Charles Lancaster patented the oval bore rifling, although he wasn’t actually the inventor. I purchased a cased Lancaster double rifle in excellent condition (serial No. 3076 for 185X) and then acquired a complete wreck of a very similar gun. The stock had been burnt, the locks very crudely replaced with rebounding Stanton locks from a breech loader extended to fit the opening, and a major crack running right through the action area. I didn’t take photos of the ‘before’ state, but the work involved splicing a new heel on the butt – which my friend Dick did for me as my woodwork was not so hot ( its better now) and some additional woodwork that I did manage, including replacing almost all of the wood between the two locks. I made a pair of new lockplates, fitted with the modified Stanton insides, and made new main springs. I engraved the lock plates as an exact copy of the locks on my ‘good’ Lancaster. The good Lancaster had a circular patch box but there wasn’t one on the wreck, but there was a nasty burn mark on the stock where a patch box would fit, so I made one – but rectangular to cover the entire burn mark and engraved it to match the good one – keeping the circular reference of the original. I’m not sure I engraved the lion deeply enough, but otherwise I’m pretty happy with it – it shuts with a suitable snap. Stock is finished with dozens of coats of ‘Slacum’ – a mixture of boiled Linseed oil, beeswax and terbine driers, put on and then rubbed off as it goes through the jelly stage. I had a reasonably suitable case that fitted well, which I modified inside, and made a set of tools with ebony handles. I haven’t attempted to pass this rebuild off as original – the locks and patch box are engraved with my name and the year to avoid confusing future collectors and the case carries a ‘confession’ notice!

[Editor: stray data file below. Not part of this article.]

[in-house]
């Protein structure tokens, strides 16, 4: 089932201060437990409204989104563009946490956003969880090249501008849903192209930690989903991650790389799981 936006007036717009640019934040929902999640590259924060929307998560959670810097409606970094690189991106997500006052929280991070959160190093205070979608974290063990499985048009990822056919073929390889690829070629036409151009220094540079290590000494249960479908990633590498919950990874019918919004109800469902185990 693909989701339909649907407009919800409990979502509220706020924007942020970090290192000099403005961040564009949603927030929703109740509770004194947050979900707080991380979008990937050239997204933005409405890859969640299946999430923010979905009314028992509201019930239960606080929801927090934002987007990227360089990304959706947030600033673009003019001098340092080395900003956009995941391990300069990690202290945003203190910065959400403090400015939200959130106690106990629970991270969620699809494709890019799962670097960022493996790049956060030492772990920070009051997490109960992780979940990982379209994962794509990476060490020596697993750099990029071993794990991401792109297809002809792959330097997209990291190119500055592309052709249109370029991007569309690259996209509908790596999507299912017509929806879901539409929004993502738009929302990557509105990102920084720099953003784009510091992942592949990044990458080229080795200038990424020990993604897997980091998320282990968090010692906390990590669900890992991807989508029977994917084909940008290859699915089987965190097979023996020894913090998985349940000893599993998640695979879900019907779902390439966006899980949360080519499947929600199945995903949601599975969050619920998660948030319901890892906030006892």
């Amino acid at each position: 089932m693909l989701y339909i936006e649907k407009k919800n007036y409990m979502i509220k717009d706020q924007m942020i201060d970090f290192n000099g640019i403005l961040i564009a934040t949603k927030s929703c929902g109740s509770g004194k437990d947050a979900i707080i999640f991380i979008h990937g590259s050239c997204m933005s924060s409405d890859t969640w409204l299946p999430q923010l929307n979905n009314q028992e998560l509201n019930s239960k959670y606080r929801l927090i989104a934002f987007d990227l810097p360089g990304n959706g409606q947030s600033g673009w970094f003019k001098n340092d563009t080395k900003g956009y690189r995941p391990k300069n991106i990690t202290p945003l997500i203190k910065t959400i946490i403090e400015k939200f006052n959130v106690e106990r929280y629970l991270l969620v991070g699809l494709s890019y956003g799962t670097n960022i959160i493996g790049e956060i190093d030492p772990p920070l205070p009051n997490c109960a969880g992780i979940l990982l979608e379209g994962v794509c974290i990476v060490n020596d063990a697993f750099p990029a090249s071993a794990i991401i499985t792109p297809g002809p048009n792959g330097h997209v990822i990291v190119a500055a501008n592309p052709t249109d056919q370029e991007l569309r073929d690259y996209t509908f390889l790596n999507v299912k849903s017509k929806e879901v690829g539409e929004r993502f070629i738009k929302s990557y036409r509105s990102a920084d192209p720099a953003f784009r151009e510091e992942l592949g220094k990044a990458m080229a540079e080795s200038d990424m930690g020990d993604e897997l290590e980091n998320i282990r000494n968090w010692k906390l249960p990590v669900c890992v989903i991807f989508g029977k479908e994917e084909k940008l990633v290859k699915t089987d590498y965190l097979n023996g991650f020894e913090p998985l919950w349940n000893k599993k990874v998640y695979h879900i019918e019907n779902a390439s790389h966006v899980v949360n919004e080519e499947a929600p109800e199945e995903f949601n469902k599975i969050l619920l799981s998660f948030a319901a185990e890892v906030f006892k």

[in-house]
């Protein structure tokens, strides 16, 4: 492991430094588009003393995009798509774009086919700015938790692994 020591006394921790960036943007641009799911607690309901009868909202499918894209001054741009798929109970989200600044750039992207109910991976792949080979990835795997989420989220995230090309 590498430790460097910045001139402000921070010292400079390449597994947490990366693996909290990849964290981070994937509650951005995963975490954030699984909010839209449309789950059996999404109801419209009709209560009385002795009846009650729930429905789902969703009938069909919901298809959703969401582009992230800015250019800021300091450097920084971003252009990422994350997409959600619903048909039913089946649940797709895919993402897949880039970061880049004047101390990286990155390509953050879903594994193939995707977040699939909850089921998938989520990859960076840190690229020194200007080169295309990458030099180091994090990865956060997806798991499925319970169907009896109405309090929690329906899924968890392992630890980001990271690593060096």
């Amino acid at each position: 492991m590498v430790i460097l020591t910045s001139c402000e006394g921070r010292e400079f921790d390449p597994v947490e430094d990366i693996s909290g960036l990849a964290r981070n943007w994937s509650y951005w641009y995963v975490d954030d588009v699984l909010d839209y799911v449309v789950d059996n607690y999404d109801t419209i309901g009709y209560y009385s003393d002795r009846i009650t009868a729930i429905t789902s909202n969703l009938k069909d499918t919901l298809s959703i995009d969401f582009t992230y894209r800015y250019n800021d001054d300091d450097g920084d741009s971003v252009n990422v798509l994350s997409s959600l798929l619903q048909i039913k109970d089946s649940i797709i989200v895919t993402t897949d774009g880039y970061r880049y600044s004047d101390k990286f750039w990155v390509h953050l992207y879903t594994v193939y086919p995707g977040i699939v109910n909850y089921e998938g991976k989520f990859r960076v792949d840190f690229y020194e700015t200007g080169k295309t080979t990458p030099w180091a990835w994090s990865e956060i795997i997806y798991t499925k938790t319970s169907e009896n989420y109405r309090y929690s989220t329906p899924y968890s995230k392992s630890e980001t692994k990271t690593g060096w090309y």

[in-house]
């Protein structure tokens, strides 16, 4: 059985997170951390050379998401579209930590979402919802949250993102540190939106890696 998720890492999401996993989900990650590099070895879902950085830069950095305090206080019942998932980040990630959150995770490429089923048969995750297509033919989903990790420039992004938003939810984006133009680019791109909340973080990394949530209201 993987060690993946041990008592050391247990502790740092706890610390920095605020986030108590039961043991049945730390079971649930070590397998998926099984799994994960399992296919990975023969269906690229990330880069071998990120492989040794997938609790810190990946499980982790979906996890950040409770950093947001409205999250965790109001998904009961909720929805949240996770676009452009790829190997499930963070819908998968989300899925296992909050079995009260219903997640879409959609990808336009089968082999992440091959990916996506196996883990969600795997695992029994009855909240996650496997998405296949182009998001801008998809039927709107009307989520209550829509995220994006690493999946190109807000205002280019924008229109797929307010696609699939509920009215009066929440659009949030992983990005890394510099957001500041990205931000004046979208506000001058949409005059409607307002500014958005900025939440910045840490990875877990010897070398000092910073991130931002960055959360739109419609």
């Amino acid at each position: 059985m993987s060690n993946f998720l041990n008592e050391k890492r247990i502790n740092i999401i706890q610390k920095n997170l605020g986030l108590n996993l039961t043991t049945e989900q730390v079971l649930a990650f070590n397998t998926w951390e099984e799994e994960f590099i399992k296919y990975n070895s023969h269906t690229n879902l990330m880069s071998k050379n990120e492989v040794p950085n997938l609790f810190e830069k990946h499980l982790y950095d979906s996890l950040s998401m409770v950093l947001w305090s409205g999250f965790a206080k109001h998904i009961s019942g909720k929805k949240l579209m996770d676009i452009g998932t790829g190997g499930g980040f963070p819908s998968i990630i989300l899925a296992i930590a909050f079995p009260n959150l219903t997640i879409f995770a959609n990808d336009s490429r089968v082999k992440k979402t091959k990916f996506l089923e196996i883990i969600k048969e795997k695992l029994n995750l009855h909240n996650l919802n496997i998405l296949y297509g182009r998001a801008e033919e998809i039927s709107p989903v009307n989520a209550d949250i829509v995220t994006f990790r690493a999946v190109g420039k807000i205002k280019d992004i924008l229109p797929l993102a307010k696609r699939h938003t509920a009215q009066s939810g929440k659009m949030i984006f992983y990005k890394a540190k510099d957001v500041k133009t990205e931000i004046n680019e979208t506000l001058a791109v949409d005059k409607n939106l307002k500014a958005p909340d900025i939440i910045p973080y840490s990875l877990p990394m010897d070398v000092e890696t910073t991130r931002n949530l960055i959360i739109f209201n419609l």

These pictures are what I have to hand – I’ll try to take some better ones sometime! Click on the pictures to enlarge to full screen.